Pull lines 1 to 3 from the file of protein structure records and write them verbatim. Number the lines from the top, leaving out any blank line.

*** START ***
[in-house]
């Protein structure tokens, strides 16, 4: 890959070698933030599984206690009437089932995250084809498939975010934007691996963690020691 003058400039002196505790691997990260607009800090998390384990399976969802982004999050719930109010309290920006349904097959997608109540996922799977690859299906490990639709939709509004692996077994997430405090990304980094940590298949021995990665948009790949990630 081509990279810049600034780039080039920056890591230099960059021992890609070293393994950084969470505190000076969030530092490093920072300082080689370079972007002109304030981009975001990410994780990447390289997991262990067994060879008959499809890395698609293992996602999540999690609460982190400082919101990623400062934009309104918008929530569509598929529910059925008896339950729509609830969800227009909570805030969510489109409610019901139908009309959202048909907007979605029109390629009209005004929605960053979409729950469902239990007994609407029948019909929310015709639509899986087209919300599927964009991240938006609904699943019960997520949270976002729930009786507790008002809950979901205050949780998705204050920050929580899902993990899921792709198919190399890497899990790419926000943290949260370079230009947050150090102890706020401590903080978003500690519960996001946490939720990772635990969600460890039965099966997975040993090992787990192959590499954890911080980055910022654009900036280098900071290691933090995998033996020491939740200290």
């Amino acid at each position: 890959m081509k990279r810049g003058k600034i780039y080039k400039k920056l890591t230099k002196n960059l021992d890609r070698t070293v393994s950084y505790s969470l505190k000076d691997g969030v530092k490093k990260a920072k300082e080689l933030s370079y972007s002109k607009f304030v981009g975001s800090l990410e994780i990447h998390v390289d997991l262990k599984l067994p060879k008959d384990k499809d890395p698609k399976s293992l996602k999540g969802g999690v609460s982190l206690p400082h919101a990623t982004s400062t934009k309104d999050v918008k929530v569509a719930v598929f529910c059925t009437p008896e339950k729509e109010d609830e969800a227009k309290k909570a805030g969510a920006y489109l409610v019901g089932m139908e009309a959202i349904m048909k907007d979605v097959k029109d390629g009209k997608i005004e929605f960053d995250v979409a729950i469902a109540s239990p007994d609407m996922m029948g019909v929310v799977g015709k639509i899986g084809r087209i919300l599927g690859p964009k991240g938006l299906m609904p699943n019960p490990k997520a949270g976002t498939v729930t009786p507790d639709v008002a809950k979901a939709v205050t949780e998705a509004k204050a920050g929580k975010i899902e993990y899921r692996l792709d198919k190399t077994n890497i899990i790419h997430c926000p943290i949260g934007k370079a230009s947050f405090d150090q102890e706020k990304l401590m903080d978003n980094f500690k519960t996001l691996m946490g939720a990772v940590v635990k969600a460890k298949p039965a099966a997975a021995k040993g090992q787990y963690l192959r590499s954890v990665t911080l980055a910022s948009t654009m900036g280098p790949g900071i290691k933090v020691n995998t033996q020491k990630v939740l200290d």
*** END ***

[in-house]
């Protein structure tokens, strides 16, 4: 890959070698933030599984206690009437089932995250084809498939975010934007691996963690020691 003058400039002196505790691997990260607009800090998390384990399976969802982004999050719930109010309290920006349904097959997608109540996922799977690859299906490990639709939709509004692996077994997430405090990304980094940590298949021995990665948009790949990630 081509990279810049600034780039080039920056890591230099960059021992890609070293393994950084969470505190000076969030530092490093920072300082080689370079972007002109304030981009975001990410994780990447390289997991262990067994060879008959499809890395698609293992996602999540999690609460982190400082919101990623400062934009309104918008929530569509598929529910059925008896339950729509609830969800227009909570805030969510489109409610019901139908009309959202048909907007979605029109390629009209005004929605960053979409729950469902239990007994609407029948019909929310015709639509899986087209919300599927964009991240938006609904699943019960997520949270976002729930009786507790008002809950979901205050949780998705204050920050929580899902993990899921792709198919190399890497899990790419926000943290949260370079230009947050150090102890706020401590903080978003500690519960996001946490939720990772635990969600460890039965099966997975040993090992787990192959590499954890911080980055910022654009900036280098900071290691933090995998033996020491939740200290």
């Amino acid at each position: 890959m081509k990279r810049g003058k600034i780039y080039k400039k920056l890591t230099k002196n960059l021992d890609r070698t070293v393994s950084y505790s969470l505190k000076d691997g969030v530092k490093k990260a920072k300082e080689l933030s370079y972007s002109k607009f304030v981009g975001s800090l990410e994780i990447h998390v390289d997991l262990k599984l067994p060879k008959d384990k499809d890395p698609k399976s293992l996602k999540g969802g999690v609460s982190l206690p400082h919101a990623t982004s400062t934009k309104d999050v918008k929530v569509a719930v598929f529910c059925t009437p008896e339950k729509e109010d609830e969800a227009k309290k909570a805030g969510a920006y489109l409610v019901g089932m139908e009309a959202i349904m048909k907007d979605v097959k029109d390629g009209k997608i005004e929605f960053d995250v979409a729950i469902a109540s239990p007994d609407m996922m029948g019909v929310v799977g015709k639509i899986g084809r087209i919300l599927g690859p964009k991240g938006l299906m609904p699943n019960p490990k997520a949270g976002t498939v729930t009786p507790d639709v008002a809950k979901a939709v205050t949780e998705a509004k204050a920050g929580k975010i899902e993990y899921r692996l792709d198919k190399t077994n890497i899990i790419h997430c926000p943290i949260g934007k370079a230009s947050f405090d150090q102890e706020k990304l401590m903080d978003n980094f500690k519960t996001l691996m946490g939720a990772v940590v635990k969600a460890k298949p039965a099966a997975a021995k040993g090992q787990y963690l192959r590499s954890v990665t911080l980055a910022s948009t654009m900036g280098p790949g900071i290691k933090v020691n995998t033996q020491k990630v939740l200290d």